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9 in 10 Aussies more likely to buy Aussie goods

By Megan Birot | 20 May 2019
5 min read

The triangle green and gold kangaroo logo is perhaps the country’s most recognised seal of approval, certifying that a product is genuinely Australian made.

In recent years, shoppers have become more concerned about where their products come from. A survey by Roy Morgan revealed the majority of Aussies (90%) are more likely to buy goods made at home than overseas,1 at a time when an estimated three-quarters of the products in our shopping trolleys are manufactured abroad.2

The ‘Made in Australia’ promise is especially important to consumers when it comes to food, complementary health products, building and renovation, pet care, household appliances and beauty and cosmetic products, according to Roy Morgan.3 The ‘Australian made’ claim also ranks a close second priority to price considerations when consumers look at a product label, according to Colmar Brunton.4

The study also found that consumers would second-pick buying goods from Australia’s leading international trading partners, with 60% saying they’d be more inclined to buy products made by our neighbours across the ditch, New-Zealand, followed by the United Kingdom and the United States.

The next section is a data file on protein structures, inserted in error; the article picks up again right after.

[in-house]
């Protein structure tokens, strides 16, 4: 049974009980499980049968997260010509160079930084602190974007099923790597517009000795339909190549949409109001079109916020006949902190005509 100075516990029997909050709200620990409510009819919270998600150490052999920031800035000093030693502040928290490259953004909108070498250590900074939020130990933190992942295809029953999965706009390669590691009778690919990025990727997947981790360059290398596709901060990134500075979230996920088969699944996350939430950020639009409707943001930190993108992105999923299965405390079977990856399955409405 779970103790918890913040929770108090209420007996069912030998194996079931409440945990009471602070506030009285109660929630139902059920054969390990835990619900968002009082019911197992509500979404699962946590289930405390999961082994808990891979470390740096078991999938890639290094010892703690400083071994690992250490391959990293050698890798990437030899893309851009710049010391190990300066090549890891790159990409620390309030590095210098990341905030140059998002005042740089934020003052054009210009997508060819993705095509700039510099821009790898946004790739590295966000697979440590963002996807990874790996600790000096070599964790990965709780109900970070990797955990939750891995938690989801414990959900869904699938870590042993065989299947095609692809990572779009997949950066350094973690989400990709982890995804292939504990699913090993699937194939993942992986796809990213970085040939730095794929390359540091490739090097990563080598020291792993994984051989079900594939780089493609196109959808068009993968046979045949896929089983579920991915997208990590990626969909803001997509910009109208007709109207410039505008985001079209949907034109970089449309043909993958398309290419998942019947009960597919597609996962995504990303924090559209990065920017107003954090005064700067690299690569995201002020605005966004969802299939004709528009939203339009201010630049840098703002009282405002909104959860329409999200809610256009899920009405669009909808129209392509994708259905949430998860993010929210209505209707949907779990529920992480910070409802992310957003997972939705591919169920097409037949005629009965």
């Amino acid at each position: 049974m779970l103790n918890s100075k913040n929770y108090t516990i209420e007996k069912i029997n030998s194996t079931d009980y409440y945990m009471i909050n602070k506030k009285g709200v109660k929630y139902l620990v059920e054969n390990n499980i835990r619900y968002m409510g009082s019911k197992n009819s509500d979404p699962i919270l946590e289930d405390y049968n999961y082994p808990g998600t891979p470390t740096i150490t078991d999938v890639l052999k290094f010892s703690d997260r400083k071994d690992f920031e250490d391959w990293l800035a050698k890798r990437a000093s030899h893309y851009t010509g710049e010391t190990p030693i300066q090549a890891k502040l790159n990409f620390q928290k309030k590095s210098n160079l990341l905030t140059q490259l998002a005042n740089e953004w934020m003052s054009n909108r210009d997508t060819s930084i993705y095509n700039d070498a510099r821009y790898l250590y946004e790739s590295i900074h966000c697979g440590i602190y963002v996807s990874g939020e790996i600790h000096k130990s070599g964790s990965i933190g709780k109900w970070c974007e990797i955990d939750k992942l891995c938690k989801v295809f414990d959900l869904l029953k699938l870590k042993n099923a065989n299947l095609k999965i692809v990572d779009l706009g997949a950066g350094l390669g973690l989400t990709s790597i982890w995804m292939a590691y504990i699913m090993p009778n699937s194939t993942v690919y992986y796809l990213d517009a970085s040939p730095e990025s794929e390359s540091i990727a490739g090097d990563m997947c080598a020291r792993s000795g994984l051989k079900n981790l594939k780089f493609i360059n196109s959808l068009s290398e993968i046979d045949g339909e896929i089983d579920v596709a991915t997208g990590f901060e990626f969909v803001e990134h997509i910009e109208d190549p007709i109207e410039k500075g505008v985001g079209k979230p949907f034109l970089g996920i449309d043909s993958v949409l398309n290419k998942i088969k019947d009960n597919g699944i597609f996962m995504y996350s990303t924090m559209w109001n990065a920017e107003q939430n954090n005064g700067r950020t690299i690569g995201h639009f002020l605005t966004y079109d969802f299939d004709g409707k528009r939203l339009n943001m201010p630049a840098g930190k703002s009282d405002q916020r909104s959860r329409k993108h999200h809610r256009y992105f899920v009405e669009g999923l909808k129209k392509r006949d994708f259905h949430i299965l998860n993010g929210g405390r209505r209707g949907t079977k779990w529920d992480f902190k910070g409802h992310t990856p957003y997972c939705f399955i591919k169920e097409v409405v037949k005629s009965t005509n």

While Australian goods can sometimes be priced at a premium compared to imported products, buying ‘local’ can outstrip the initial costs at the checkout and have long-lasting impacts on our economy, community and environment.

So, what are the benefits of buying Australian-made?

What does Australian made mean?

Under Australian consumer law, a product can be labelled ‘Made in Australia’ if it satisfies the following criteria:

  • is substantially transformed in Australia (referred to as the ‘substantial transformation test’)
  • the goods were at least 50% produced and manufactured in Australia (referred to as the cost of production/manufacture test).5

It provides assurance of product quality and safety

Australia is renowned for producing some of the best quality products in the world.

This is because Australian-made products are subject to stringent quality and safety standards under Australian Consumer Law (ACL) and come with automatic guarantees that protect consumers.

Local suppliers and manufacturers are legally required to comply with mandatory Australian health and safety standards and can incur penalties for selling uncompliant products.6

While many foreign-made products also come with warranties of their own, cashing those in can feel like chasing your own tail. On the other hand, with a locally owned and operated company, your recourse can only be a phone call away.

Buying locally stimulates the local economy

It’s estimated that 85% of the products in the average Aussie’s grocery trolley are made from foreign-owned companies, resulting in about $100 million in profits going outside the country, per day.7

From an economic standpoint, buying Australian-made goods supports local businesses (manufacturers, farmers, processors, tradespeople), helps create more local jobs, keeps profits in the country and improves our overall standard of living.